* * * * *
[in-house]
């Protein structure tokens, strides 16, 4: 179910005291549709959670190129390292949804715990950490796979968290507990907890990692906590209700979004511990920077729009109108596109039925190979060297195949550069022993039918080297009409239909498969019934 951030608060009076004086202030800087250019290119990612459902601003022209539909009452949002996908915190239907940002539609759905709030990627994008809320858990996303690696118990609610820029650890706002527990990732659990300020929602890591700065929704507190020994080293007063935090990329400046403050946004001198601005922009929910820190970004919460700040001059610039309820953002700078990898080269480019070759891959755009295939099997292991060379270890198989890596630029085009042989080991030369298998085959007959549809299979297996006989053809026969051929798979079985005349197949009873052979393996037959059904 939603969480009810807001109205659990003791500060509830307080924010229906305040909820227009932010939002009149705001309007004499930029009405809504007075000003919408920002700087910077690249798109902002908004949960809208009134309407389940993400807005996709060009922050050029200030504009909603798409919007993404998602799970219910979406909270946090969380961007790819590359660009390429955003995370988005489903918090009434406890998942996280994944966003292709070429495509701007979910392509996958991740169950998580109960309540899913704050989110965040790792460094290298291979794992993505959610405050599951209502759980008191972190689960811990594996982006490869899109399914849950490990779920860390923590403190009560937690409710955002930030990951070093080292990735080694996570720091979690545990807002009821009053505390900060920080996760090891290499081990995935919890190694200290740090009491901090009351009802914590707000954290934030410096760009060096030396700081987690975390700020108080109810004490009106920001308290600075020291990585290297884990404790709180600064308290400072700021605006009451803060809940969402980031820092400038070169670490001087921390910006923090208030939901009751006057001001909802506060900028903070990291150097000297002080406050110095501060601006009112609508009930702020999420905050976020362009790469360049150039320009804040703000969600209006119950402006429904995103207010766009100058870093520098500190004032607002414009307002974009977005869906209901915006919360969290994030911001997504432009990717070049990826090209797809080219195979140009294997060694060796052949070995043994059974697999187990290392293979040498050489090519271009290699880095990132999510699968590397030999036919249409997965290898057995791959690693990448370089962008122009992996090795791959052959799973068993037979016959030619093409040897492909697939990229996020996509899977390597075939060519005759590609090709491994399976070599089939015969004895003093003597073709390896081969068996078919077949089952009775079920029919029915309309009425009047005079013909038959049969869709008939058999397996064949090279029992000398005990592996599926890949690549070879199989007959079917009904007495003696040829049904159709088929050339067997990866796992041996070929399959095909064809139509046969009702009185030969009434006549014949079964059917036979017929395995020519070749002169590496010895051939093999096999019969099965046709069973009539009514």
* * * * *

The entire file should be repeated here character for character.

[in-house]
């Protein structure tokens, strides 16, 4: 179910005291549709959670190129390292949804715990950490796979968290507990907890990692906590209700979004511990920077729009109108596109039925190979060297195949550069022993039918080297009409239909498969019934 951030608060009076004086202030800087250019290119990612459902601003022209539909009452949002996908915190239907940002539609759905709030990627994008809320858990996303690696118990609610820029650890706002527990990732659990300020929602890591700065929704507190020994080293007063935090990329400046403050946004001198601005922009929910820190970004919460700040001059610039309820953002700078990898080269480019070759891959755009295939099997292991060379270890198989890596630029085009042989080991030369298998085959007959549809299979297996006989053809026969051929798979079985005349197949009873052979393996037959059904 939603969480009810807001109205659990003791500060509830307080924010229906305040909820227009932010939002009149705001309007004499930029009405809504007075000003919408920002700087910077690249798109902002908004949960809208009134309407389940993400807005996709060009922050050029200030504009909603798409919007993404998602799970219910979406909270946090969380961007790819590359660009390429955003995370988005489903918090009434406890998942996280994944966003292709070429495509701007979910392509996958991740169950998580109960309540899913704050989110965040790792460094290298291979794992993505959610405050599951209502759980008191972190689960811990594996982006490869899109399914849950490990779920860390923590403190009560937690409710955002930030990951070093080292990735080694996570720091979690545990807002009821009053505390900060920080996760090891290499081990995935919890190694200290740090009491901090009351009802914590707000954290934030410096760009060096030396700081987690975390700020108080109810004490009106920001308290600075020291990585290297884990404790709180600064308290400072700021605006009451803060809940969402980031820092400038070169670490001087921390910006923090208030939901009751006057001001909802506060900028903070990291150097000297002080406050110095501060601006009112609508009930702020999420905050976020362009790469360049150039320009804040703000969600209006119950402006429904995103207010766009100058870093520098500190004032607002414009307002974009977005869906209901915006919360969290994030911001997504432009990717070049990826090209797809080219195979140009294997060694060796052949070995043994059974697999187990290392293979040498050489090519271009290699880095990132999510699968590397030999036919249409997965290898057995791959690693990448370089962008122009992996090795791959052959799973068993037979016959030619093409040897492909697939990229996020996509899977390597075939060519005759590609090709491994399976070599089939015969004895003093003597073709390896081969068996078919077949089952009775079920029919029915309309009425009047005079013909038959049969869709008939058999397996064949090279029992000398005990592996599926890949690549070879199989007959079917009904007495003696040829049904159709088929050339067997990866796992041996070929399959095909064809139509046969009702009185030969009434006549014949079964059917036979017929395995020519070749002169590496010895051939093999096999019969099965046709069973009539009514």